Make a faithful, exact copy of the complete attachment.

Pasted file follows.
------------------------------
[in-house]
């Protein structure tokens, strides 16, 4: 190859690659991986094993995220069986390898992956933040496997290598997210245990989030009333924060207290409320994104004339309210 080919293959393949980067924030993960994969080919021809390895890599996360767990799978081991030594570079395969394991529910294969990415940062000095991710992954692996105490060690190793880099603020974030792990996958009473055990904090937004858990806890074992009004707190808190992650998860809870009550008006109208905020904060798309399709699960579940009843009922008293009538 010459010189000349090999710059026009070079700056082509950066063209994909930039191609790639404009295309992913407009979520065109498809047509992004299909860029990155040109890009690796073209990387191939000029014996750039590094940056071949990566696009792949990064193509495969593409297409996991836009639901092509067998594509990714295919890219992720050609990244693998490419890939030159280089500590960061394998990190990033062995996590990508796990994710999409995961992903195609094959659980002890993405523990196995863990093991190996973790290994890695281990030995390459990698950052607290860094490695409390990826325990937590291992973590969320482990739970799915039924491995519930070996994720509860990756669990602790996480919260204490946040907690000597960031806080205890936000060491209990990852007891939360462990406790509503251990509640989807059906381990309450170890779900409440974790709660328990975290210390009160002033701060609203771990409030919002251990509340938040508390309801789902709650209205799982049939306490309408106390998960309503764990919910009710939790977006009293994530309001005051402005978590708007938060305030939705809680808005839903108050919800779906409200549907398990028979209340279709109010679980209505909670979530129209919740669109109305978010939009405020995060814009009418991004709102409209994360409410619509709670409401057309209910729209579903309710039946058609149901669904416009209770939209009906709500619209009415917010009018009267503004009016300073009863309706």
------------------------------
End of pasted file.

[in-house]
């Protein structure tokens, strides 16, 4: 190859690659991986094993995220069986390898992956933040496997290598997210245990989030009333924060207290409320994104004339309210 080919293959393949980067924030993960994969080919021809390895890599996360767990799978081991030594570079395969394991529910294969990415940062000095991710992954692996105490060690190793880099603020974030792990996958009473055990904090937004858990806890074992009004707190808190992650998860809870009550008006109208905020904060798309399709699960579940009843009922008293009538 010459010189000349090999710059026009070079700056082509950066063209994909930039191609790639404009295309992913407009979520065109498809047509992004299909860029990155040109890009690796073209990387191939000029014996750039590094940056071949990566696009792949990064193509495969593409297409996991836009639901092509067998594509990714295919890219992720050609990244693998490419890939030159280089500590960061394998990190990033062995996590990508796990994710999409995961992903195609094959659980002890993405523990196995863990093991190996973790290994890695281990030995390459990698950052607290860094490695409390990826325990937590291992973590969320482990739970799915039924491995519930070996994720509860990756669990602790996480919260204490946040907690000597960031806080205890936000060491209990990852007891939360462990406790509503251990509640989807059906381990309450170890779900409440974790709660328990975290210390009160002033701060609203771990409030919002251990509340938040508390309801789902709650209205799982049939306490309408106390998960309503764990919910009710939790977006009293994530309001005051402005978590708007938060305030939705809680808005839903108050919800779906409200549907398990028979209340279709109010679980209505909670979530129209919740669109109305978010939009405020995060814009009418991004709102409209994360409410619509709670409401057309209910729209579903309710039946058609149901669904416009209770939209009906709500619209009415917010009018009267503004009016300073009863309706």